Envoys of Tibet's exiled spiritual leader, the Dalai Lama, are expressing frustration with the lack of progress in their talks with China.
One of the envoys briefed the media in India Sunday on the latest round of talks held in Beijing earlier this month.
Lodi Gyaltsen Gyari said the talks had confirmed the failure of the Chinese government to seriously respond to the Tibetan movement's desire for autonomy.
China has said the talks made no progress.
Gyari and hundreds of other Tibetans from around the world are in Dharmsala for a conference that could redefine their struggle to win autonomy for Tibet.
The Dalai Lama called the six-day meeting that begins Monday. However, he will not attend what will be the movement's largest political conference in nearly 60 years.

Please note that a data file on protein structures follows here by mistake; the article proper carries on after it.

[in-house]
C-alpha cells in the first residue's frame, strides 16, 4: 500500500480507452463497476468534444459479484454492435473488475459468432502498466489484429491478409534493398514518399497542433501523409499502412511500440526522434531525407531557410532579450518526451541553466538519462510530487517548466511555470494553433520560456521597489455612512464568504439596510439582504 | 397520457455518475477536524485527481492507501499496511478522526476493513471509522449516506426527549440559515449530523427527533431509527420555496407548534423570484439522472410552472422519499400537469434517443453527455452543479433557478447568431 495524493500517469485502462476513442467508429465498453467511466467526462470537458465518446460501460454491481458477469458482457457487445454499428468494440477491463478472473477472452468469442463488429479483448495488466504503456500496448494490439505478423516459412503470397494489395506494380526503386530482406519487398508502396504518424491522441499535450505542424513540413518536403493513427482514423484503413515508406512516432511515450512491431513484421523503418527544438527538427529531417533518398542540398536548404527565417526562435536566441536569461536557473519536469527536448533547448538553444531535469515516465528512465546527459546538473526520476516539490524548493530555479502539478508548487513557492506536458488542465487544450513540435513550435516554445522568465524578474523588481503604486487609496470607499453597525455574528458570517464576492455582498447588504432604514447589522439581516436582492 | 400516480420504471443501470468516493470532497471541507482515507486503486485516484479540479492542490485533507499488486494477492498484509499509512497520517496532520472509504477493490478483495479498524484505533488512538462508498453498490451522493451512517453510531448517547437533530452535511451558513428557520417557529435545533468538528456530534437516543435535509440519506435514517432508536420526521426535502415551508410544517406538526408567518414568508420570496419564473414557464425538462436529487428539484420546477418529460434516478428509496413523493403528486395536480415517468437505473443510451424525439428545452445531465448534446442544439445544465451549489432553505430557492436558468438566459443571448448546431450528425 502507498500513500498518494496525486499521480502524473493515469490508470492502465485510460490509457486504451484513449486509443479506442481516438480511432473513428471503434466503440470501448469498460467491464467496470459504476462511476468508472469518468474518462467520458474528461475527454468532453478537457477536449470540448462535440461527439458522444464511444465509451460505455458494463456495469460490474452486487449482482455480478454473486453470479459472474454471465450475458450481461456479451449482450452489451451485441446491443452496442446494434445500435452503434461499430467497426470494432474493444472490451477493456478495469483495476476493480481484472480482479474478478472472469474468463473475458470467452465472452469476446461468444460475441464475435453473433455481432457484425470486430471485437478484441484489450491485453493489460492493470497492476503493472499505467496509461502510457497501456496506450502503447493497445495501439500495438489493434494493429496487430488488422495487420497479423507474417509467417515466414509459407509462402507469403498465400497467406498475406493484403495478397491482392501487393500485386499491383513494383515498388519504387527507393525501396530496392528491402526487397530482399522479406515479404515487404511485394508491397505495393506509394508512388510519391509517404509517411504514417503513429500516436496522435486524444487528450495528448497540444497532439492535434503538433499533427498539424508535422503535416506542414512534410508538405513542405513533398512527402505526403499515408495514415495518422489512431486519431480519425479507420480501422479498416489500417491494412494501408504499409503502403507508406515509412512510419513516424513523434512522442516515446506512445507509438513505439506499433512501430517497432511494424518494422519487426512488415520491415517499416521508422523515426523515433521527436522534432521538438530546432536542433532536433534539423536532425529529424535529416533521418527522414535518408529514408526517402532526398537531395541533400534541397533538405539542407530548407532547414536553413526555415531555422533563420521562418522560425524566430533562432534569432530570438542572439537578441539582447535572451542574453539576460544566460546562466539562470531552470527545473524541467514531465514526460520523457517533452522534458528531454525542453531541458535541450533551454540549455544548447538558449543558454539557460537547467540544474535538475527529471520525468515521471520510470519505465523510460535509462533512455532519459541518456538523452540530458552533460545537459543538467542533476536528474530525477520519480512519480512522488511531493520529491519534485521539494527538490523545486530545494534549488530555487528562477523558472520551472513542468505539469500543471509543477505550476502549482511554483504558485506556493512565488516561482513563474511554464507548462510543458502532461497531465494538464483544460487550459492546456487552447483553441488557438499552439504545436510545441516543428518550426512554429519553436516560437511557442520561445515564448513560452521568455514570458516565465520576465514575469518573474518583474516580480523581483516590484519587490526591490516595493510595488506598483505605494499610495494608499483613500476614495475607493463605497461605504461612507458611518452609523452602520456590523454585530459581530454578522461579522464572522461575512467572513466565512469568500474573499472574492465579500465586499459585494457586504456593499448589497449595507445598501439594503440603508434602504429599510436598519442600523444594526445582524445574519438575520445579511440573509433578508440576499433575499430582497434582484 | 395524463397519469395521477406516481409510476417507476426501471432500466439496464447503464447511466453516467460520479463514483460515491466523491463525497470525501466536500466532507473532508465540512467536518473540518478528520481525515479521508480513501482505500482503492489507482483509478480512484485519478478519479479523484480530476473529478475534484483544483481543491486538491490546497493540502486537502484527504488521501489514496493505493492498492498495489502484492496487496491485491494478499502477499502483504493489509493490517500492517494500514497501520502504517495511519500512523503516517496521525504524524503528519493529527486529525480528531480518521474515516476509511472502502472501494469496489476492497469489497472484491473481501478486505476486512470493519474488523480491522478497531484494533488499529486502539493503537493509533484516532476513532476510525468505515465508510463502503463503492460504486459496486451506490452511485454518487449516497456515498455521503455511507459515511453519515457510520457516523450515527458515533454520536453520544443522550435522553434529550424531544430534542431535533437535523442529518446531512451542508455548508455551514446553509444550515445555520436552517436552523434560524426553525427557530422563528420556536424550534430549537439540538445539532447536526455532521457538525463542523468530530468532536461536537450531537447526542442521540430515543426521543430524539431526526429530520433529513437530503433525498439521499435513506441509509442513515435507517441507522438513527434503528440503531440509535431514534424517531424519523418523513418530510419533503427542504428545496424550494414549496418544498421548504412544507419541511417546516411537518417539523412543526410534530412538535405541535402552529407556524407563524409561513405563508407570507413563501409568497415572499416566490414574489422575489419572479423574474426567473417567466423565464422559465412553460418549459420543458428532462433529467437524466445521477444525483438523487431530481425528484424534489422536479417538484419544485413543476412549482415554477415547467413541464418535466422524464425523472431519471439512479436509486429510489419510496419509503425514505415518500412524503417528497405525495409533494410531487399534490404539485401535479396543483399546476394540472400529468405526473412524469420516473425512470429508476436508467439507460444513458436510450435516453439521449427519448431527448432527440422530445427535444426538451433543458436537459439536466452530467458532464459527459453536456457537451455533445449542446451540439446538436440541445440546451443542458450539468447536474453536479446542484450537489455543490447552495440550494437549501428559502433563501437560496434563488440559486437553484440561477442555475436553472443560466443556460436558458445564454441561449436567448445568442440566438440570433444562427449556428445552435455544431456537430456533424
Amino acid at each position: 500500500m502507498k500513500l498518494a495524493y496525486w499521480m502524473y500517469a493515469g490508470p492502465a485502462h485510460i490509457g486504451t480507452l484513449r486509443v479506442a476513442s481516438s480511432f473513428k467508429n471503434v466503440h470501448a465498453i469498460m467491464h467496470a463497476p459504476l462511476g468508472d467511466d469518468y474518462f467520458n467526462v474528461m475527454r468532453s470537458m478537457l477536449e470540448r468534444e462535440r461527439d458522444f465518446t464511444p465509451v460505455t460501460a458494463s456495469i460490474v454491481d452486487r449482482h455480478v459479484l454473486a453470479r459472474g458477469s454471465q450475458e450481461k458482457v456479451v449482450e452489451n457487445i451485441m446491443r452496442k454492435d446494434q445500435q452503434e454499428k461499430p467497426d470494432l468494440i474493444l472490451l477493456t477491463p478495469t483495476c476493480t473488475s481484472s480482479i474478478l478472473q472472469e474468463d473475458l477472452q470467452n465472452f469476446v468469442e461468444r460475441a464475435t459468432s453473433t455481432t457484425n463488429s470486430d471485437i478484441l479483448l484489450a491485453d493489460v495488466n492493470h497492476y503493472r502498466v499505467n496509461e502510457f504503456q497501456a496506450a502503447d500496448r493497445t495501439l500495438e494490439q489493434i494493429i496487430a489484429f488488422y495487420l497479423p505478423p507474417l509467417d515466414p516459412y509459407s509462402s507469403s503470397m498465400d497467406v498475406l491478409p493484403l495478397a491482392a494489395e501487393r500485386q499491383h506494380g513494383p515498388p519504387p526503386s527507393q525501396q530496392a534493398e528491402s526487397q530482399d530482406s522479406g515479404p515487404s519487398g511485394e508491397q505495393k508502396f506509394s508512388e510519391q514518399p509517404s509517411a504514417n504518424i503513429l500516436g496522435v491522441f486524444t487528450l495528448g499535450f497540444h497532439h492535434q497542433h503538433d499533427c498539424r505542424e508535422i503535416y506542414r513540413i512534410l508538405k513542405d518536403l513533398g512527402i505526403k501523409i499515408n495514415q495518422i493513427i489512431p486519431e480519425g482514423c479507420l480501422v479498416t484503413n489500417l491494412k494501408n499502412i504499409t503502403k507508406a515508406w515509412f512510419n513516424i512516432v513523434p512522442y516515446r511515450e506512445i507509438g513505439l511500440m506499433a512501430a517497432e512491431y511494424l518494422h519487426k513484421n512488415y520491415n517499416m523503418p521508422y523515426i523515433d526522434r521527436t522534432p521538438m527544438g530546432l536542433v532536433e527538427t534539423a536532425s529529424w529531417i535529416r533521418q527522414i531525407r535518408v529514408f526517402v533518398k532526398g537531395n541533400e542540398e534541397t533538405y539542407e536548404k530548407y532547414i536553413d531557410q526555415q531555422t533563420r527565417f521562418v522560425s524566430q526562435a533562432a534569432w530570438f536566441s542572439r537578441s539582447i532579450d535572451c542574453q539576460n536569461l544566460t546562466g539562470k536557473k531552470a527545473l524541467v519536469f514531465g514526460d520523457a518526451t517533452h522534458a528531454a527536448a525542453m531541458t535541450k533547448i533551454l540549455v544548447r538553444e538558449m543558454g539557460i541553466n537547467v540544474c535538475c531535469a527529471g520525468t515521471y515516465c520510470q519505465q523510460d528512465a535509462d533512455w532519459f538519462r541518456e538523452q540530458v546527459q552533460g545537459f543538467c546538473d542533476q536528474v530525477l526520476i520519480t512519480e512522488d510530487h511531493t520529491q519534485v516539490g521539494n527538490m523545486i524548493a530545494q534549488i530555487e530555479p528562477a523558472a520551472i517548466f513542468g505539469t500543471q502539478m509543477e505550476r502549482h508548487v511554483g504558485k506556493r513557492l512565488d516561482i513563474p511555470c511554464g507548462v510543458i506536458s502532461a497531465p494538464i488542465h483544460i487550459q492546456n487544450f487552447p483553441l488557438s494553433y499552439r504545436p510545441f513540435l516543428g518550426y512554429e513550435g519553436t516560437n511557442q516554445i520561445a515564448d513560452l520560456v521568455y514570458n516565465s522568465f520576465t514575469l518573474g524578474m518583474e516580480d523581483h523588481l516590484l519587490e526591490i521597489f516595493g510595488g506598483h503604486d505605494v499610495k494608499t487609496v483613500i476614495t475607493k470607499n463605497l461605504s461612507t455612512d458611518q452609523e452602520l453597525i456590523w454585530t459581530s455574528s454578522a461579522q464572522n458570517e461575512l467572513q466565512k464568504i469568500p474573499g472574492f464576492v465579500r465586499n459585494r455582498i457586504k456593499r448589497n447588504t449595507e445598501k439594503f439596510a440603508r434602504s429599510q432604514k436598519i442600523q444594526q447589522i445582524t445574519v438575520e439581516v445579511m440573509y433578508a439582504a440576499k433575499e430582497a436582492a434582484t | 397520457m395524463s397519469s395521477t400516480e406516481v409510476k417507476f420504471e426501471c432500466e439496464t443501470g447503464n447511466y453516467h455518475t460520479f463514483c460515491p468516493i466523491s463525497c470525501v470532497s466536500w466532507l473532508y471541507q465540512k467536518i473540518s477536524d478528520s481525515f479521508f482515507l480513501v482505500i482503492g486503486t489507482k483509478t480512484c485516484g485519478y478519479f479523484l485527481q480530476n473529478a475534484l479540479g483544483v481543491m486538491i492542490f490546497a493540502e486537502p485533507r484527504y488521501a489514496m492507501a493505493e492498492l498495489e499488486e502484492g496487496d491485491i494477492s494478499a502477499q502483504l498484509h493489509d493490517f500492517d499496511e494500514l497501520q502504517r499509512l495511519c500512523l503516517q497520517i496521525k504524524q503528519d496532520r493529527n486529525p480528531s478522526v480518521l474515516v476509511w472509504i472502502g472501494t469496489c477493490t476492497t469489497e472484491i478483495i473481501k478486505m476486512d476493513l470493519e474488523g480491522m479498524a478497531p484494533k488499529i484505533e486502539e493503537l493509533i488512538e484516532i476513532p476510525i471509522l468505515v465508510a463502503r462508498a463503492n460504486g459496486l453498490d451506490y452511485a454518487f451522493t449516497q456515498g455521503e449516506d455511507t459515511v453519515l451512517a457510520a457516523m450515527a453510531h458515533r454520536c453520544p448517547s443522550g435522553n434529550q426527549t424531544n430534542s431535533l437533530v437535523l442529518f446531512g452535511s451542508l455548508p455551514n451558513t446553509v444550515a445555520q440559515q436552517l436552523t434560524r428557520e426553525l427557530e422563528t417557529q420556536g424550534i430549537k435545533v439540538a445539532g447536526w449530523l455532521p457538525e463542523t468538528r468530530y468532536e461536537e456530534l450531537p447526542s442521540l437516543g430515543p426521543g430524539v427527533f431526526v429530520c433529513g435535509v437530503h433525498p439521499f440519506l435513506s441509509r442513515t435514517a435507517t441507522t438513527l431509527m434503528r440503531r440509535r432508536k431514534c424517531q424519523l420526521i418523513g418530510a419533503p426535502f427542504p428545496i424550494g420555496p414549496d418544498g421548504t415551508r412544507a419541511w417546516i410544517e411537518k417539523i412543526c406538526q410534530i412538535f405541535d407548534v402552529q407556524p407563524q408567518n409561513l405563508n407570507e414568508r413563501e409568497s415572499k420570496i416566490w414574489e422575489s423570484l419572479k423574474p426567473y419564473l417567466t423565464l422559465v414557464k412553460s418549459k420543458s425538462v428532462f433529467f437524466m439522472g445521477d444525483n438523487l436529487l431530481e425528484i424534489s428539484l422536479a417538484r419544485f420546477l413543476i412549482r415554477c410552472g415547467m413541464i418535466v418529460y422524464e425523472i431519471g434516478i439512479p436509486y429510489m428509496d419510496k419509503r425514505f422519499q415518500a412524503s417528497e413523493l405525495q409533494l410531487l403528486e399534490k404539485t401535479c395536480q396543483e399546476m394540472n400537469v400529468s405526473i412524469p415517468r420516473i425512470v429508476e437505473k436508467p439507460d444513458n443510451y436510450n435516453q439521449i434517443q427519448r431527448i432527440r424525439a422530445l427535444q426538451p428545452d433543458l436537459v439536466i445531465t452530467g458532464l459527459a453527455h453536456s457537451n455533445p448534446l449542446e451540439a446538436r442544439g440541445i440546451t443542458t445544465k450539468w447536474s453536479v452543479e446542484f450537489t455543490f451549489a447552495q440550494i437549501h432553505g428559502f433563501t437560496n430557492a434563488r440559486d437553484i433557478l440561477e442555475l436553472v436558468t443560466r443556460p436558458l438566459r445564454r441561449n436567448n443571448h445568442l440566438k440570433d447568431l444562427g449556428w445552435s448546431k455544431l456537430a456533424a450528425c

Members of Tibet's government-in-exile plan to debate whether they want to continue negotiations for autonomy with China, as the Dalai Lama has promoted, or take more radical measures such as supporting independence.
The speaker of the Tibetan Parliament-in-exile, Karma Chophel, tells VOA News his compatriots will look at fresh approaches towards China, but armed struggle is not an option.
China took control of Tibet in 1949. Ten years later, the Dalai Lama fled to India after a failed uprising against Chinese communist rule.